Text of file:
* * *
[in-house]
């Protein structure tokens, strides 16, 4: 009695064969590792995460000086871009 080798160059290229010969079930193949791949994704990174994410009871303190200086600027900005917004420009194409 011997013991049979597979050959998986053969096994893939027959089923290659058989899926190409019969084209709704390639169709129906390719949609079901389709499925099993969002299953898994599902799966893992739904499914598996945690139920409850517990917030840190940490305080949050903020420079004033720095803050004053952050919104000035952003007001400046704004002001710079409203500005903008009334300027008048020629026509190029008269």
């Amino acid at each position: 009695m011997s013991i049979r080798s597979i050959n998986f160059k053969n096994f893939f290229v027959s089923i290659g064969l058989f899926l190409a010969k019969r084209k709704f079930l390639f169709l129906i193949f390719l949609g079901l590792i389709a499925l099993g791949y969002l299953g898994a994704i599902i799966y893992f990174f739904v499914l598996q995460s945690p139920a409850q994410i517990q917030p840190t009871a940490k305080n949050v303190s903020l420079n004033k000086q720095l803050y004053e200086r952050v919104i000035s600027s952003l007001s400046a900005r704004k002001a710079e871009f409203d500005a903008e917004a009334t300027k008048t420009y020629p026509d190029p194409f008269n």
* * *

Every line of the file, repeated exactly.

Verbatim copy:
[in-house]
């Protein structure tokens, strides 16, 4: 009695064969590792995460000086871009 080798160059290229010969079930193949791949994704990174994410009871303190200086600027900005917004420009194409 011997013991049979597979050959998986053969096994893939027959089923290659058989899926190409019969084209709704390639169709129906390719949609079901389709499925099993969002299953898994599902799966893992739904499914598996945690139920409850517990917030840190940490305080949050903020420079004033720095803050004053952050919104000035952003007001400046704004002001710079409203500005903008009334300027008048020629026509190029008269």
């Amino acid at each position: 009695m011997s013991i049979r080798s597979i050959n998986f160059k053969n096994f893939f290229v027959s089923i290659g064969l058989f899926l190409a010969k019969r084209k709704f079930l390639f169709l129906i193949f390719l949609g079901l590792i389709a499925l099993g791949y969002l299953g898994a994704i599902i799966y893992f990174f739904v499914l598996q995460s945690p139920a409850q994410i517990q917030p840190t009871a940490k305080n949050v303190s903020l420079n004033k000086q720095l803050y004053e200086r952050v919104i000035s600027s952003l007001s400046a900005r704004k002001a710079e871009f409203d500005a903008e917004a009334t300027k008048t420009y020629p026509d190029p194409f008269n």